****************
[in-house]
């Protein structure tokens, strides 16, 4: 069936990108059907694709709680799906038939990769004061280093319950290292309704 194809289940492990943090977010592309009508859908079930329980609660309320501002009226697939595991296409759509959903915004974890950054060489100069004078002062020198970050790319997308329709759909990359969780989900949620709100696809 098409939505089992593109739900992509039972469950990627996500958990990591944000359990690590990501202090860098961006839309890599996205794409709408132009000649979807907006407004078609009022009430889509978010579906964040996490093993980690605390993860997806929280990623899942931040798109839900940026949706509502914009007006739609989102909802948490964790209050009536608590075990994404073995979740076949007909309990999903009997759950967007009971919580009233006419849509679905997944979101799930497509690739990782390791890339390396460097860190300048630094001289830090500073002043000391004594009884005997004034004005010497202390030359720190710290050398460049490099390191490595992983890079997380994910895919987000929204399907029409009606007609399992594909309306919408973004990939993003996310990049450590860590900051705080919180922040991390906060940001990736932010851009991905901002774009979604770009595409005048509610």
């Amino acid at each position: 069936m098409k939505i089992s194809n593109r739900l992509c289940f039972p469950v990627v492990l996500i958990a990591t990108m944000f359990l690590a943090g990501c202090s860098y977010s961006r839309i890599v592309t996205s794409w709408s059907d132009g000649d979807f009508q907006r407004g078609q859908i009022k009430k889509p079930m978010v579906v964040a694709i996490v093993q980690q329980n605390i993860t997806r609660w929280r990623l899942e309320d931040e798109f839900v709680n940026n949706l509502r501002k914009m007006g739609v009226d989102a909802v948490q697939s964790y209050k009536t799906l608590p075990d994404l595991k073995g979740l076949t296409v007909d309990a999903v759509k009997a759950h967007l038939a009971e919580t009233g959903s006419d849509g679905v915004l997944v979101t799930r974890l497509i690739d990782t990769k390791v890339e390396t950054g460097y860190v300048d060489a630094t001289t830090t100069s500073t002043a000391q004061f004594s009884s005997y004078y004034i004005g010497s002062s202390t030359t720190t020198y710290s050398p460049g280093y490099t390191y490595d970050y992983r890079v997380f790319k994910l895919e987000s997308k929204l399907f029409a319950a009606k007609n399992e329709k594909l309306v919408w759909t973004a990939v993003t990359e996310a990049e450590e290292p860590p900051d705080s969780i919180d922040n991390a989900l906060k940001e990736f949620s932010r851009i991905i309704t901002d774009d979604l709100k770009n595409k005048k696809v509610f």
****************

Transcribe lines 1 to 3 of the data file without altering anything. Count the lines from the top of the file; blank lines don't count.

[in-house]
């Protein structure tokens, strides 16, 4: 069936990108059907694709709680799906038939990769004061280093319950290292309704 194809289940492990943090977010592309009508859908079930329980609660309320501002009226697939595991296409759509959903915004974890950054060489100069004078002062020198970050790319997308329709759909990359969780989900949620709100696809 098409939505089992593109739900992509039972469950990627996500958990990591944000359990690590990501202090860098961006839309890599996205794409709408132009000649979807907006407004078609009022009430889509978010579906964040996490093993980690605390993860997806929280990623899942931040798109839900940026949706509502914009007006739609989102909802948490964790209050009536608590075990994404073995979740076949007909309990999903009997759950967007009971919580009233006419849509679905997944979101799930497509690739990782390791890339390396460097860190300048630094001289830090500073002043000391004594009884005997004034004005010497202390030359720190710290050398460049490099390191490595992983890079997380994910895919987000929204399907029409009606007609399992594909309306919408973004990939993003996310990049450590860590900051705080919180922040991390906060940001990736932010851009991905901002774009979604770009595409005048509610």
């Amino acid at each position: 069936m098409k939505i089992s194809n593109r739900l992509c289940f039972p469950v990627v492990l996500i958990a990591t990108m944000f359990l690590a943090g990501c202090s860098y977010s961006r839309i890599v592309t996205s794409w709408s059907d132009g000649d979807f009508q907006r407004g078609q859908i009022k009430k889509p079930m978010v579906v964040a694709i996490v093993q980690q329980n605390i993860t997806r609660w929280r990623l899942e309320d931040e798109f839900v709680n940026n949706l509502r501002k914009m007006g739609v009226d989102a909802v948490q697939s964790y209050k009536t799906l608590p075990d994404l595991k073995g979740l076949t296409v007909d309990a999903v759509k009997a759950h967007l038939a009971e919580t009233g959903s006419d849509g679905v915004l997944v979101t799930r974890l497509i690739d990782t990769k390791v890339e390396t950054g460097y860190v300048d060489a630094t001289t830090t100069s500073t002043a000391q004061f004594s009884s005997y004078y004034i004005g010497s002062s202390t030359t720190t020198y710290s050398p460049g280093y490099t390191y490595d970050y992983r890079v997380f790319k994910l895919e987000s997308k929204l399907f029409a319950a009606k007609n399992e329709k594909l309306v919408w759909t973004a990939v993003t990359e996310a990049e450590e290292p860590p900051d705080s969780i919180d922040n991390a989900l906060k940001e990736f949620s932010r851009i991905i309704t901002d774009d979604l709100k770009n595409k005048k696809v509610f």